“It’s a work of fiction. It’s a metaphor.”
This is, apparently, what George Lucas says to people who criticize his work. When they bring up Jar Jar Binks, nuking the fridge or the complete dehumanization of Star Wars, he tells them something along those lines. And somewhere between his lips and my ears, the words change to have the following meaning:
“I don’t care what you think. It’s my story and I can tell it any way I want, and people like you will pay for it, so you’re the dumbass here, not me.”
This seems to be almost common among storytellers & directors these days. Look no further than the likes of Michael Bay and Uwe Boll. There are people out there getting paid embarassing amounts of money to tell bad stories who don’t care about the people in those stories or their intended audience. This sort of ties back into my musings on what a story should be about, but it occured to me that a major problem with a lot of the productions out there is that the creators are concerned about their creation, and not the audience.
Chuck (not Magic Talking Beardman Chuck, but sfdebris Chuck) said once that “the worst feeling when doing comedy is when you tell a joke and nobody laughs.” Stand-up comedy can keep a performer honest because you get feedback, be it good or bad, right away. The same goes for music, especially when a band is first starting out. If you think you’re awesome and you get up to play only to find beer bottles getting thrown at your head, and it happens more than once, something is probably wrong on your side of the stage. This has been true for quite a long time, back when the folks in the cheap seats in a theater would toss raw or rotten veggies at somebody they didn’t like up on stage.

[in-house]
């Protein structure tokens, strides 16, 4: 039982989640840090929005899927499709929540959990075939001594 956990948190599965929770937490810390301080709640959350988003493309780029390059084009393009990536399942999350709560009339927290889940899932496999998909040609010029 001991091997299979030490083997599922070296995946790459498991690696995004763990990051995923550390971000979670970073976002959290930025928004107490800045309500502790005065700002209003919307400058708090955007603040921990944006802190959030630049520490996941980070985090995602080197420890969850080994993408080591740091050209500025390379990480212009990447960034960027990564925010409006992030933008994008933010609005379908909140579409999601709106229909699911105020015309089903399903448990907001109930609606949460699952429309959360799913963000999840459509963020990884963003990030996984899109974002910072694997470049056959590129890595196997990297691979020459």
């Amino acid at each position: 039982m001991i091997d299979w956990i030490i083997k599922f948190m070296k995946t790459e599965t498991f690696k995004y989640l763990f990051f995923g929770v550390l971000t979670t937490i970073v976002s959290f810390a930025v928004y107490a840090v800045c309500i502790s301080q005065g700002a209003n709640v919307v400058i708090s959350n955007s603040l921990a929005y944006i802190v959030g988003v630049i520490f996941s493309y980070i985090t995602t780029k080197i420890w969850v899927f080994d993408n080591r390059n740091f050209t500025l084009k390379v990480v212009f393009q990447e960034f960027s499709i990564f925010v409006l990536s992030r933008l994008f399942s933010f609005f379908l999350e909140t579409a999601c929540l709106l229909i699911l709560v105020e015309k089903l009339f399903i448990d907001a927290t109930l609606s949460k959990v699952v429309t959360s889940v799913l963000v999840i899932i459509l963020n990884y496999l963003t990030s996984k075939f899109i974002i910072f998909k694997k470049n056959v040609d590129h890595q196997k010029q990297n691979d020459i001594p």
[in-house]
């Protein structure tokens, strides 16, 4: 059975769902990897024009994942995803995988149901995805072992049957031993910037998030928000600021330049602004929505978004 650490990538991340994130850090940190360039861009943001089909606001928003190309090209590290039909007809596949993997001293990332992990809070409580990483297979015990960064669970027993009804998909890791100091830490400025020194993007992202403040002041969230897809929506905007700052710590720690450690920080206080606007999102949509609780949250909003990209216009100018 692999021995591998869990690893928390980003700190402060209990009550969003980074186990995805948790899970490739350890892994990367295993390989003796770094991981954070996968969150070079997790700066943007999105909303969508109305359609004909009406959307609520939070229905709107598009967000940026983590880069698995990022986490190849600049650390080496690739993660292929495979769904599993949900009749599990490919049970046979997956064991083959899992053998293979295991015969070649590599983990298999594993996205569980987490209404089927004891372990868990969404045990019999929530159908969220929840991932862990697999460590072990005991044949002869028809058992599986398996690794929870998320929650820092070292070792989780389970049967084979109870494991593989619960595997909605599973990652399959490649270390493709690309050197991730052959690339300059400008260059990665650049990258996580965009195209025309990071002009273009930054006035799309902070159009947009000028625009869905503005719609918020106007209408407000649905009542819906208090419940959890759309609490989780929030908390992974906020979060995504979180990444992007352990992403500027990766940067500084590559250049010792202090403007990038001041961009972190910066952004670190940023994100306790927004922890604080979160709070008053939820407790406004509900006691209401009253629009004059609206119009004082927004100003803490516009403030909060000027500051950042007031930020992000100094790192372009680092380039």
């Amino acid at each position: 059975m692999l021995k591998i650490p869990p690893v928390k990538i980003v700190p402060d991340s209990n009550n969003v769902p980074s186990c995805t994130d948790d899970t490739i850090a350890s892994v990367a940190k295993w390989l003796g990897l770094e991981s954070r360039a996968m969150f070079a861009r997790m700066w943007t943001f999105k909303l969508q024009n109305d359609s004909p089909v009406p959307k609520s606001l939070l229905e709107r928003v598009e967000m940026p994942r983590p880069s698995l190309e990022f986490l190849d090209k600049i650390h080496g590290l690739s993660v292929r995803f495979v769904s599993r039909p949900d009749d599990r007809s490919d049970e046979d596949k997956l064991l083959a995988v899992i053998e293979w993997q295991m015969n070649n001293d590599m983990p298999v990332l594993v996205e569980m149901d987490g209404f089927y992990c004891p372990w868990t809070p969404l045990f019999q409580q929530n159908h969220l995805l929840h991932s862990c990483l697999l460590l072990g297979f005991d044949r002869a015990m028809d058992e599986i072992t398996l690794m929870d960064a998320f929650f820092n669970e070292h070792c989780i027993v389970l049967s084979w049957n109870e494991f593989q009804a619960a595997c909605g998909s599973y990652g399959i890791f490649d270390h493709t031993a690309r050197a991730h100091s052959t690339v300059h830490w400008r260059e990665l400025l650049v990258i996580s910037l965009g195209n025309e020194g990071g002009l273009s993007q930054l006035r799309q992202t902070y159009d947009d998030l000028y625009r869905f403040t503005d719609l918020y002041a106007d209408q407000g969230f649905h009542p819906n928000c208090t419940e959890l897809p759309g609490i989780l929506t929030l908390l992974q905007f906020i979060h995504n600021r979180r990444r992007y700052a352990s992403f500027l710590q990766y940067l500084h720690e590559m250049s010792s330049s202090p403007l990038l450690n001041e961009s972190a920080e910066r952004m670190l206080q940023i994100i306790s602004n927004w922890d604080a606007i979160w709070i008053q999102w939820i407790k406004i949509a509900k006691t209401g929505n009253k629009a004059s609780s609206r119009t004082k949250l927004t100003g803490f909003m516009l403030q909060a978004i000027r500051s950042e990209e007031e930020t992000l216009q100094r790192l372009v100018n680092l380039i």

Stand-up comedians, musicians and stage actors are all entertainers. When you tell a story, be it in a verbal, written or audio/visual format, you are entertaining. And if that presentation is being put together to be seen by somebody other than yourself, you are intending to entertain an audience.
It makes sense, at least to me, that you should care about that audience.
It is illogical to assume that you are good at what you do if you get no feedback. In order to get that feedback, you need to show your work to others. The other people who witness you work are your audience. And you can’t just stop at family & close friends, either. That’s the problem with George Lucas from what I’ve seen, because during the production of the Star Wars prequels he was surrounded by people who are either his friends or were told by his friends not to challenge him.
People you haven’t met need to see your work, and tell you what they think. How else are you going to improve, and more to the point, know you’re improving? If you’re only going to show your product to someone who’s going to tell you it’s great no matter how much it might suck, you might as well show it to your dog. I’d say ‘show it to your cat,’ as I’m a cat owner at this point, but your cat will treat you with disdain despite the quality of your product and wonder when you’re going to feed them again.
I feel like I’m beating a dead horse, here, but I hope I’m being understood in how important I consider it for thought to go into your work, and to try and make it about something other that sex and violence. When you show it to others, and they don’t like it, don’t just dismiss them out of hand. Ask them why. Find the weaknesses in the work, and make them better. Not only will you be glad you did, your audience will too.